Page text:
Though it feels strange, I'm surprise to find myself unafraid. I feel totally safe. Maybe because I am so busy trying to get organized for all the events we are expected at. I am doing something, so I feel empowered rather than vulnerable. My mind is occupied with sorting out how to do things within the limits of having no power. And deciding what to leave undone. (And taking time to appreciate what I have during the empty space.)

But most importantly, I trust myself, explicitly. I know I can handle this. And in saying that, I know that there is nothing to be afraid of.

I am telling you this, so you can know, that it is possible to live free from panic. It is possible to retire your fears and get your life back.

Are you afraid of the dark?

I blog here: Heal Now and Forever Be In Peace,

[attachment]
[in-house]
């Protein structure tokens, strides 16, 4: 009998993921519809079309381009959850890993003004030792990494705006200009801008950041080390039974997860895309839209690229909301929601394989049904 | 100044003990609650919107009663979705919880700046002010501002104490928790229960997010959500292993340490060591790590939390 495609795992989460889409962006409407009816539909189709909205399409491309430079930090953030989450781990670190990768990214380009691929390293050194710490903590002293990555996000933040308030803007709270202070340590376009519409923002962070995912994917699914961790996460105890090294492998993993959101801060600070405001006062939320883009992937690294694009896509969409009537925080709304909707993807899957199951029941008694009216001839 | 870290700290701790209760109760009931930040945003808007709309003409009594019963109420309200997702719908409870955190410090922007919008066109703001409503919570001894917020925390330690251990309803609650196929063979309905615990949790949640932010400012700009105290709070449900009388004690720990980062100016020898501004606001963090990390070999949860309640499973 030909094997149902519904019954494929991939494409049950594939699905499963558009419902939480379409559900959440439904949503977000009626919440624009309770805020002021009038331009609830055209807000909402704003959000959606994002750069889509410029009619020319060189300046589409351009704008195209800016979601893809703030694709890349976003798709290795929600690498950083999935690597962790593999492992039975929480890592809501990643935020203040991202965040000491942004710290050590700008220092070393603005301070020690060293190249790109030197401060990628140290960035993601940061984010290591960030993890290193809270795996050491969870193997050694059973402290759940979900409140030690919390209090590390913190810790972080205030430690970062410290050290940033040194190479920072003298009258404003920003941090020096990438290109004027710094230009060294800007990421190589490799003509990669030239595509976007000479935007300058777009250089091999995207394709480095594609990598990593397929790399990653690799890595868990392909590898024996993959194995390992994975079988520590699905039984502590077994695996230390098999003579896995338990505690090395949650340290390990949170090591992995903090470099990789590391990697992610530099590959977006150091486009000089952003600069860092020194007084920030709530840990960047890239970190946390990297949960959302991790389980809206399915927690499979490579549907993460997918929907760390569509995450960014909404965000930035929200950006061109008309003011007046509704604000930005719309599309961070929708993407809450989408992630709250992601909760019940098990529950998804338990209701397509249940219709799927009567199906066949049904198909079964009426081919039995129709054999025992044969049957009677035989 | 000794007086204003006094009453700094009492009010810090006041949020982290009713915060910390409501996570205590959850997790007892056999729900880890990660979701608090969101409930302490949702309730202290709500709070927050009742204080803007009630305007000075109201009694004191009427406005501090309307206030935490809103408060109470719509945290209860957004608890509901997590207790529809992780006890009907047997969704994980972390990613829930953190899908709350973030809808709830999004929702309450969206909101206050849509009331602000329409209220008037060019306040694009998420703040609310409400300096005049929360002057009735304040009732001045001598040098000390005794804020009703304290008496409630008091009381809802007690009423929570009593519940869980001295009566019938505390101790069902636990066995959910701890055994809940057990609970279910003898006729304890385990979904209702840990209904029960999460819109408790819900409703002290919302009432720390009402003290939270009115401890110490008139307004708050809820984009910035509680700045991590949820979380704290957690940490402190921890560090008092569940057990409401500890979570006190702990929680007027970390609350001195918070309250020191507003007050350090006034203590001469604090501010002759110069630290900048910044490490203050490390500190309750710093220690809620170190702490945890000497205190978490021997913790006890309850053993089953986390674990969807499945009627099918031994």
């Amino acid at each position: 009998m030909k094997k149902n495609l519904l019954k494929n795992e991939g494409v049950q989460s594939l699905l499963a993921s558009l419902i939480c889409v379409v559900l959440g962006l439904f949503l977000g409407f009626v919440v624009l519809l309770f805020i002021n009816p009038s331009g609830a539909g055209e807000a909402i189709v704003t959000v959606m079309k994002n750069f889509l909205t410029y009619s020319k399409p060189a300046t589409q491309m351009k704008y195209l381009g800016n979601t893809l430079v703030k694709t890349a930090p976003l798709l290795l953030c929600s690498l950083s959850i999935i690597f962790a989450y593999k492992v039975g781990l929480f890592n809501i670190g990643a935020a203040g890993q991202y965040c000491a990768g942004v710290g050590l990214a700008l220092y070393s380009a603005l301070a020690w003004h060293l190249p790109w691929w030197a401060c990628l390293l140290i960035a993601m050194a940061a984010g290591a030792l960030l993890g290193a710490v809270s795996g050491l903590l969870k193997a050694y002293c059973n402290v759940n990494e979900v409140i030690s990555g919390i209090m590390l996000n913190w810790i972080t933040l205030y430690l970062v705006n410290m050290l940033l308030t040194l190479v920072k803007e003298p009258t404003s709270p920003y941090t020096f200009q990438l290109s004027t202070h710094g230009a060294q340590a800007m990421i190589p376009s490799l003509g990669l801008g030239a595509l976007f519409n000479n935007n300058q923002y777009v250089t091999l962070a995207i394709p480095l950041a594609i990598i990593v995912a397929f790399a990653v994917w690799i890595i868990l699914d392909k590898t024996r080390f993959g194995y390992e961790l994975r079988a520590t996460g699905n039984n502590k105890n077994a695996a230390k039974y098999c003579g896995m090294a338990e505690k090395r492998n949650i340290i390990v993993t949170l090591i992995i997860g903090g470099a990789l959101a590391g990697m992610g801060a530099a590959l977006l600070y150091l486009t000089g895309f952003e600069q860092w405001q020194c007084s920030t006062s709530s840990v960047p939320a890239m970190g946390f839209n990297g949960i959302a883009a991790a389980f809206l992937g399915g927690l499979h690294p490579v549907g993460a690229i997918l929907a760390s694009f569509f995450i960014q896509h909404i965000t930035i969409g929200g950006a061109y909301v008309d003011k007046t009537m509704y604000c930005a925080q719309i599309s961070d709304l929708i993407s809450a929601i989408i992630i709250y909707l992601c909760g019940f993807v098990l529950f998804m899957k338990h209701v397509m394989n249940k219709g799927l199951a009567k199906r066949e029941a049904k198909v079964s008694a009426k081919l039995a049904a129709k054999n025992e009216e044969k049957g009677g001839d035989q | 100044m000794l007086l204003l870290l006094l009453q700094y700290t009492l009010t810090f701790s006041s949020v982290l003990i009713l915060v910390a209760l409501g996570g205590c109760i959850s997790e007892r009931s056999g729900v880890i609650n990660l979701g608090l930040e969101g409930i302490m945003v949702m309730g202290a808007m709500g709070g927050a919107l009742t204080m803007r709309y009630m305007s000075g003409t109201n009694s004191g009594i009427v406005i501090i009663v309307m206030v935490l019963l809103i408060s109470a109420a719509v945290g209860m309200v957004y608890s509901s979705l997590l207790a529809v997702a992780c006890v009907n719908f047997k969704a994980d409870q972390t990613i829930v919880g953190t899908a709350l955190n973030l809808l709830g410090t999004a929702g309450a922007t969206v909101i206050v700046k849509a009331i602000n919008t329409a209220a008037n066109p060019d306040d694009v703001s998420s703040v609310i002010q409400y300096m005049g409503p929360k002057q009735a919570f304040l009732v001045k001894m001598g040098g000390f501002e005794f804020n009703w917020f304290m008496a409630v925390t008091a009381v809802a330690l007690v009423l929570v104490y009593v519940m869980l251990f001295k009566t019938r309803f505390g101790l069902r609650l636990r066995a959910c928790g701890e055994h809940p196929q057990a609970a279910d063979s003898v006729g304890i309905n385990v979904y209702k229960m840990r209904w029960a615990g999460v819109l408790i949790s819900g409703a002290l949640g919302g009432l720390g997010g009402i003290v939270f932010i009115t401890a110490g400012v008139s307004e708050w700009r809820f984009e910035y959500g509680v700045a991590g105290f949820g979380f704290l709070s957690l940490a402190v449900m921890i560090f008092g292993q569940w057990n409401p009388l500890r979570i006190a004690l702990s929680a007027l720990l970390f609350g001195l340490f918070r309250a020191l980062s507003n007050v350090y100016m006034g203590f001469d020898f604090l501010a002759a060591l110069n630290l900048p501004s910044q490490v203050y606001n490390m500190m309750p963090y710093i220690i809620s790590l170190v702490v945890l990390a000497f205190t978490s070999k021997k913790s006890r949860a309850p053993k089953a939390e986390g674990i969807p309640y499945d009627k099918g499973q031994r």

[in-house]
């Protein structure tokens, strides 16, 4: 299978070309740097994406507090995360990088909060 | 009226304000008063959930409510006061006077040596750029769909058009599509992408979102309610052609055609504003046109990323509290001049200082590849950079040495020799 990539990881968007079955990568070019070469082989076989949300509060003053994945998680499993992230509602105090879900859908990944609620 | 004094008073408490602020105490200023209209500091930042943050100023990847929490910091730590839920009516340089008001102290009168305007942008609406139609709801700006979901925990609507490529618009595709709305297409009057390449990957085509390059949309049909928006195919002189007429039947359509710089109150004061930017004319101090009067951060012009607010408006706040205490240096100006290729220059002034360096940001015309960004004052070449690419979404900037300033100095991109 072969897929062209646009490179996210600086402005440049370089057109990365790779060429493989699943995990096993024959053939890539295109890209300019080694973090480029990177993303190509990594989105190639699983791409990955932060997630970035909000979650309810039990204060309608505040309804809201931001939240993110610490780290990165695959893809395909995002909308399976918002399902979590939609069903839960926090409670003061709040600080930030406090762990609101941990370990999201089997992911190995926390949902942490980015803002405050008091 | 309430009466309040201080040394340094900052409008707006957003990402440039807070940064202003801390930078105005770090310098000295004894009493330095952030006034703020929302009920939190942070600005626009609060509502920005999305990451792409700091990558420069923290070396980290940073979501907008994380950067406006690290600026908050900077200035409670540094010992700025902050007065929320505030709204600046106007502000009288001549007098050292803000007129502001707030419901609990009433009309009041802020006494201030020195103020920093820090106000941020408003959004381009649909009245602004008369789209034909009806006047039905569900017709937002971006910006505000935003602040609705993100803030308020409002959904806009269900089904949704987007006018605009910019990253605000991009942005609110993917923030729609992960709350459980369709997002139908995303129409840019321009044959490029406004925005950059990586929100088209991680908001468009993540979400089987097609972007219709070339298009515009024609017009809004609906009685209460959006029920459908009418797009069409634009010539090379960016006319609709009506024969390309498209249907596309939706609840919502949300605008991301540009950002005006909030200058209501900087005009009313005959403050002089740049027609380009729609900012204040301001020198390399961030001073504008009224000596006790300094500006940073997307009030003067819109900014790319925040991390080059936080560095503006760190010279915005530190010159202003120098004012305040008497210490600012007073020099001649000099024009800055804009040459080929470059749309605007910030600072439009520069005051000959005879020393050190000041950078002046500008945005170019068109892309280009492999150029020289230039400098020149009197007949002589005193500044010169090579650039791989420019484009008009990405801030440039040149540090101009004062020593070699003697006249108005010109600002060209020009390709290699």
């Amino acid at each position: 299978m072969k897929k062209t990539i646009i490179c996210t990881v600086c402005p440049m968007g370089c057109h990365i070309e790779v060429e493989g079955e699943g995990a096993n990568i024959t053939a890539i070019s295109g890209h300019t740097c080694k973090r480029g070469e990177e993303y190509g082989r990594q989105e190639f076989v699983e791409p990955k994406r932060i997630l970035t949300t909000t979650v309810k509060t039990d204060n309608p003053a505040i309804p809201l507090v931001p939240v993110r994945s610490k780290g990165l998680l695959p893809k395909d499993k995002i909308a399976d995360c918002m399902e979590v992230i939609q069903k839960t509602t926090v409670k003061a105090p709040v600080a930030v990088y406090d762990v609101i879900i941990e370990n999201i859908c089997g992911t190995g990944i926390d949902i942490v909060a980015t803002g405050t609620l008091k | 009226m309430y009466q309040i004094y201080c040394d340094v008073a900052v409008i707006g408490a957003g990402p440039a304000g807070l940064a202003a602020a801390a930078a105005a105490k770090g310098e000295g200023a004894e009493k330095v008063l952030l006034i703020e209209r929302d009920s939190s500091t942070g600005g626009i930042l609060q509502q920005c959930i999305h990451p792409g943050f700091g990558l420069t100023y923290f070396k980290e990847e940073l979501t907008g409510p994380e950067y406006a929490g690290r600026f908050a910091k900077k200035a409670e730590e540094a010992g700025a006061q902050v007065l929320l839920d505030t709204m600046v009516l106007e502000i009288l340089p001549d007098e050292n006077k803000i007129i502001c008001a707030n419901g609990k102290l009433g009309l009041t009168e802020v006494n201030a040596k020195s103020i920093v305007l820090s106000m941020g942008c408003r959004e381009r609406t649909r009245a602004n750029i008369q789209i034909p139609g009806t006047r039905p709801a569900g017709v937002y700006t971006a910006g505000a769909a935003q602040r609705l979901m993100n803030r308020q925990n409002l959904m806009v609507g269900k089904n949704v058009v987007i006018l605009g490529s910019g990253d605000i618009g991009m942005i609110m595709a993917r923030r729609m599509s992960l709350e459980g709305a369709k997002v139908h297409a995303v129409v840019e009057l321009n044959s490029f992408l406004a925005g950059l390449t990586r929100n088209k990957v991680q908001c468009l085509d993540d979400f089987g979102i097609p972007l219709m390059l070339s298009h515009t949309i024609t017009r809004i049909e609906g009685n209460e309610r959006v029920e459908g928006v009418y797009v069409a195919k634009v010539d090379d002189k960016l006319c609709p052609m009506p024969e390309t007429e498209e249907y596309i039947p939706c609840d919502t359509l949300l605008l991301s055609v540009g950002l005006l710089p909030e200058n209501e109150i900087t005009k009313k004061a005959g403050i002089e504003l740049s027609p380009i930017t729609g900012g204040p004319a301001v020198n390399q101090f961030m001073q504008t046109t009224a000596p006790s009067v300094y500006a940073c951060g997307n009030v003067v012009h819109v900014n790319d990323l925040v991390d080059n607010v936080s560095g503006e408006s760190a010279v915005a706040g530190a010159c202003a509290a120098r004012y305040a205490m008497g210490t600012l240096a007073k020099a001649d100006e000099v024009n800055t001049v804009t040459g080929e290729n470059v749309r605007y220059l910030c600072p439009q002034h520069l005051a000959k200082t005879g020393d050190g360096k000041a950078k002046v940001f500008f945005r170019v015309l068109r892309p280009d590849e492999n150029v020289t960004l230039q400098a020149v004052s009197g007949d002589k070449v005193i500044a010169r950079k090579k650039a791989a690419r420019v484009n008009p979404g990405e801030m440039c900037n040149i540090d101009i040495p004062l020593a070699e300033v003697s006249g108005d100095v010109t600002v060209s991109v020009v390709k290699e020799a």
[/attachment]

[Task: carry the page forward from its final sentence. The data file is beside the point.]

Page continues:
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APA Reference
Lobozzo, J. (2012, October 31). Are You Afraid of The Dark?, HealthyPlace. Retrieved on 2020, June 1 from https://www.healthyplace.com/blogs/anxiety-schmanxiety/2012/10/are-you-afraid-of-the-dark



Author: Jodi Lobozzo Aman, LCSW-R

Kristy
January, 2 2015 at 8:08 pm

At 33 I still struggle on and off with this fear. I don't talk about it much and it disapates when my partner is asleep by my side? But when I am asleep alone

directory
March, 12 2014 at 10:22 pm

Good Hate versus health one Bad Hate. Doctors don't explain things in
terms patients can understand. It's just the way it is.
Let's continue too move forward on this great task. The surveys ask patients to rte how well doctors communicate, how responsive have pediatricians been iin participating in outreach and education activities?

In reply to by Anonymous (not verified)

March, 18 2014 at 12:36 pm